Did anyone believe in this rumor seriously??

      • Mayoo

        I seriously believe in this rumor being bullsh*t

      • Shark Bait

        I sincerely Hope not. If some one told me Intel were making them for laptop I would tell them to get off the internet now!

        • MasterMuffin

          Yea everyone knows Intel is focusing its resources on making 256 bit Xeon processors for smart watches

          • Shark Bait

            Don’t even start me on smart watches. Why don’t you throw graphene in there too !

    • yama

      Why in the f”ng hell would we need 128bit proc?????

      • yama

        Its like putting a 10k display on a 5″ screen…i mean cmon ffs..

    • wat

      Until Apple do it for the lulz

    • peruci

      Good decision. No need to rush for 64-bit.
      Apple need 64-bit because they don’t have other thing to innovate.

      • On a Clear Day

        True. I bet it would be virtually, utterly, almost completely, totally impossible for anyone aside from a tech in a lab with a phone hooked up to all manner of techno testing wizardry to actually be able to note a discernable difference. As is so often with Apple – its more able hype and style than actual substance, relevance or value – any excuse in a storm to use the word “Revolutionary!”.

      • NeedName

        actually, the armv8 instruction set built into ARM’s 64-bit chips is the big deal. . . and it’ll be nice when it comes to Android. . .

      • Mozaik

        Wow some people just make stupid assumption , just use effort to study or use google or wikipedia.

      • DSLINK

        Too bad Apple is focusing on 64bit CPU and not more “interesting” or “tangible” things that their target audience can see/touch/feel.

    • George Av

      they don’t need them now :D but in 2015-16 we will see one :)

      • Roberto Tomás

        voted you up. they won’t need one in 2015-2016 either, but yeah … I agree with you. :) It’ll come a bit earlier than necessary, the same as all tech.

        • George Av

          It will come. It’s that simple either apple makes one first or they do.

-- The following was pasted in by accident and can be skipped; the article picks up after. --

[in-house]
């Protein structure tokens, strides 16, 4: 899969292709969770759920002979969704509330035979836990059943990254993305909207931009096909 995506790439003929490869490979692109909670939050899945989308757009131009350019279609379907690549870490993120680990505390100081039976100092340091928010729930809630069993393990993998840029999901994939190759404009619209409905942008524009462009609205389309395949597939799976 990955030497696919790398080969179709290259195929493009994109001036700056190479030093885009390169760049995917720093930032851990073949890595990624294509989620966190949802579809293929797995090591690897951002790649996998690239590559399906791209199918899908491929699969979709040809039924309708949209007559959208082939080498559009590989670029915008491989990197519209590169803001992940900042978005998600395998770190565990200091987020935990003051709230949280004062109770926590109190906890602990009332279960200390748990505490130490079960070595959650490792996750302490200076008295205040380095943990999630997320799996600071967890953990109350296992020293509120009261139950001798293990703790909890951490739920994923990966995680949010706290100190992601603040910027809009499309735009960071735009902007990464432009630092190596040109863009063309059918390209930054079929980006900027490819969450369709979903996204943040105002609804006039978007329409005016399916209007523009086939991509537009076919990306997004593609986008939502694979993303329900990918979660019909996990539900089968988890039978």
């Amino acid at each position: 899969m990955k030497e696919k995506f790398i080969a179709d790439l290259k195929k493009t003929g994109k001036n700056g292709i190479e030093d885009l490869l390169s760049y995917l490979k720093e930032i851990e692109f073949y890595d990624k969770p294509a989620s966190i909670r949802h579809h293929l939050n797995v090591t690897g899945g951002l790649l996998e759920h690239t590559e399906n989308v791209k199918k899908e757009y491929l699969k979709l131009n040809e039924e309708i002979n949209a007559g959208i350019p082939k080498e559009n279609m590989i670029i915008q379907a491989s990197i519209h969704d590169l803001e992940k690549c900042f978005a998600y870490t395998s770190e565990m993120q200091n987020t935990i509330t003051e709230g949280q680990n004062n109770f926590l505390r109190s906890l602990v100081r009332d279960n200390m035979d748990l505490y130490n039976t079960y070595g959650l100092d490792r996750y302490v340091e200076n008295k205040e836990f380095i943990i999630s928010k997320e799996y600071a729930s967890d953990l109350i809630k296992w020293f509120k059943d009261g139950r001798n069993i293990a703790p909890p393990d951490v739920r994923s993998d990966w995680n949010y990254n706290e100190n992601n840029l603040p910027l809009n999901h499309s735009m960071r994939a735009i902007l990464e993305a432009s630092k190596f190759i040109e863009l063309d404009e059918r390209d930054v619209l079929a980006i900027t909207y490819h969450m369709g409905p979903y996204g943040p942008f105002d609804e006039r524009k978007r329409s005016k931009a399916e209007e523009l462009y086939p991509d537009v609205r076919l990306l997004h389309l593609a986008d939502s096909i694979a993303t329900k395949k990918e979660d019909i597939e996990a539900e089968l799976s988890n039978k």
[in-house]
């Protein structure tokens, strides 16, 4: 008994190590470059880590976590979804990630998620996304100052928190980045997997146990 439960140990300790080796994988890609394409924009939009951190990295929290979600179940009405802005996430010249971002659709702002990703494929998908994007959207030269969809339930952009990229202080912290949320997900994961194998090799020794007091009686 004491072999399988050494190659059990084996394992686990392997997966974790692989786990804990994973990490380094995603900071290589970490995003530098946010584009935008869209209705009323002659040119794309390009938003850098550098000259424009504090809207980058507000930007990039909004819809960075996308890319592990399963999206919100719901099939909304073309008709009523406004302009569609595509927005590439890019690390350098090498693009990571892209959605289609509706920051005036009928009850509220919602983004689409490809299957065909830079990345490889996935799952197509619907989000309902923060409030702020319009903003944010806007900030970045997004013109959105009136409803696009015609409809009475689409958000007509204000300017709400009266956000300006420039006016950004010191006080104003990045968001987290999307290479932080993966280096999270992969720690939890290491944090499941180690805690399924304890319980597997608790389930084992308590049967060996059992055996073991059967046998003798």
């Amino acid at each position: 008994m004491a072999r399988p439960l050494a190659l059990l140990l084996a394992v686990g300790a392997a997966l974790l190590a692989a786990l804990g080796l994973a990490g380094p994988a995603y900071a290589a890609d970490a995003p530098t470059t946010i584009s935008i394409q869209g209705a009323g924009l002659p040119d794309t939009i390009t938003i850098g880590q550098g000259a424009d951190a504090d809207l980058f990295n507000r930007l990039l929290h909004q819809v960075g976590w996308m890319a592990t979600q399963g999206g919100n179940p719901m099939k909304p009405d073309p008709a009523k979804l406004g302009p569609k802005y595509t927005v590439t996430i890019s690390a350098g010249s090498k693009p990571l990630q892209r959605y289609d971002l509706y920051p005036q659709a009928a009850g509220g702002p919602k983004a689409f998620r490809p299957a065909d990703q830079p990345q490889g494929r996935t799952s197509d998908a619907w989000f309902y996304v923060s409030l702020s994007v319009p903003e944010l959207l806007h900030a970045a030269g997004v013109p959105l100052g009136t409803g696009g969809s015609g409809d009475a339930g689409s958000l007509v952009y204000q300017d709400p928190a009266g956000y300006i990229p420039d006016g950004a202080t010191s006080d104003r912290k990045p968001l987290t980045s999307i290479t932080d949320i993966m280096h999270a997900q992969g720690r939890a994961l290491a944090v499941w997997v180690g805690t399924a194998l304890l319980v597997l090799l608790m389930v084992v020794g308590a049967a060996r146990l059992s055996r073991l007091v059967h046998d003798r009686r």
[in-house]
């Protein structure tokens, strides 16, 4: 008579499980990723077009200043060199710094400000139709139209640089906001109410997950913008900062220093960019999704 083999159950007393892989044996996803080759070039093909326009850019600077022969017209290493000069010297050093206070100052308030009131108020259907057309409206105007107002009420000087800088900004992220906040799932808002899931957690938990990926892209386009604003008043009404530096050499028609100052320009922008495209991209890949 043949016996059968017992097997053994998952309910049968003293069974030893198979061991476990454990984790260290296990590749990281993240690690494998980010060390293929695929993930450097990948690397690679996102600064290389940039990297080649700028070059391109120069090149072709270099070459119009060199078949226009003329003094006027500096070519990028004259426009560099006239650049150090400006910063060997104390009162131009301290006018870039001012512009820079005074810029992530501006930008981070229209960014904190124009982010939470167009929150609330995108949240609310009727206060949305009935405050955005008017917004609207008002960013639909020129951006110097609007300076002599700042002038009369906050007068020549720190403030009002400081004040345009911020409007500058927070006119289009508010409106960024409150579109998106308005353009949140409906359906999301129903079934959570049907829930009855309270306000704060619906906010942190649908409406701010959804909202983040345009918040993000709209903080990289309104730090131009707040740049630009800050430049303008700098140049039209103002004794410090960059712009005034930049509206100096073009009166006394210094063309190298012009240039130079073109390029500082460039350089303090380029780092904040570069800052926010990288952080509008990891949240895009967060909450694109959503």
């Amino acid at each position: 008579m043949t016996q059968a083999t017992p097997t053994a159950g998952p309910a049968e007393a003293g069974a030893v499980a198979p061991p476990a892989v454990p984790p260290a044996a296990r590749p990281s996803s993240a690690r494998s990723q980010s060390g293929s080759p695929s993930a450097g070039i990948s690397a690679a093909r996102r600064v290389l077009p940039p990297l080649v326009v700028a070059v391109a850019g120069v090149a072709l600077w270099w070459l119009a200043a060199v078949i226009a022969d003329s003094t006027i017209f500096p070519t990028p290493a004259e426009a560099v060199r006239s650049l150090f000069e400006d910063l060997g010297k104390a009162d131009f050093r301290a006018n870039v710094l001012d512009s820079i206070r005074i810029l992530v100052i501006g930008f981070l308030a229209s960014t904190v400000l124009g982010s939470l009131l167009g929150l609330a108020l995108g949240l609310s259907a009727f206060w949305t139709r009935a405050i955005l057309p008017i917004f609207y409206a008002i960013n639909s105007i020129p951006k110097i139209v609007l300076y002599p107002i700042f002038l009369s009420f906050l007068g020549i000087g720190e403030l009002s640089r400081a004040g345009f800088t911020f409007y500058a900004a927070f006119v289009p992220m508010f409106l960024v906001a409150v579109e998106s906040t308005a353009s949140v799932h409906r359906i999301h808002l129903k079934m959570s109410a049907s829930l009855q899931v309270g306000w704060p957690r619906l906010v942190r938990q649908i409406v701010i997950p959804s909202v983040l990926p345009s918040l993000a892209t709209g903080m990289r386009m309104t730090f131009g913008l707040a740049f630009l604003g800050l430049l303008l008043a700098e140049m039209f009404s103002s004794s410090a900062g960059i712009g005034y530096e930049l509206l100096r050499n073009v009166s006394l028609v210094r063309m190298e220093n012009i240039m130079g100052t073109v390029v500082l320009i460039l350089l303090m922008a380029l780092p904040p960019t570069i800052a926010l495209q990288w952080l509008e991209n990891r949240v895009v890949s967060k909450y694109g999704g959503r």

• Groud Frank

      16 exabytes of RAM isn’t enough huh? Fair enough.

      • jackabood

        clearly you didn’t read the article

        the second part addresses that

        • Groud Frank

          Sarcasm bro.. Sarcasm..

    • Roberto Tomás

      hey, do you have the link to that Korean Herald article?

    • Hoggles

      I’ve said it before, I’ll say it again…. Skip 128…go straight for 256.

    • Dusan

      Right. Stationary computers don’t even have that. Don’t expect 128 bit mobile CPU until 2020 or something.

    • jlninja

      I don’t even see a need for 64 bit. It’s only a phone, not a computer.

    • serg

      i think that 64 bit computing needs a faster memory bandwith like servers need ultrafast drives

    • Matt

      “Apple caught everyone off guard earlier this year when it announced the iPhone 5S with the 64-bit A7 processor. Since then many of the big names in Android have been rushing around trying to formulate a plan for Android devices with 64-bit CPUs. ”

      Both of those sentences are hyperbolic and erroneous. Not everyone was caught “off guard” nor is anyone “rushing around trying to formulate a plan” for 64-bit Android. Just because you don’t have all of the information doesn’t mean Android on ARMv8 is half-baked or unexpected.

      “4 GB of RAM. And that is true but it isn’t the only benefit, in fact for mobile devices it hardly isn’t a benefit at all (at least not now).”

      Again, wrong. The wider instruction space allows for a simpler pipeline in most of the ARMv8 implementations. Also, the new NEON SIMD architecture is improved, the architecture has more registers, more flexibility in what those registers are used for and an expanded instruction set. GCC and LLVM auto vectorization for ARMv8 is coming along nicely. When people say “oh, 64-bit will only help if phones have more than 4GB of RAM”, they’ve completely misunderstood the underlying architecture.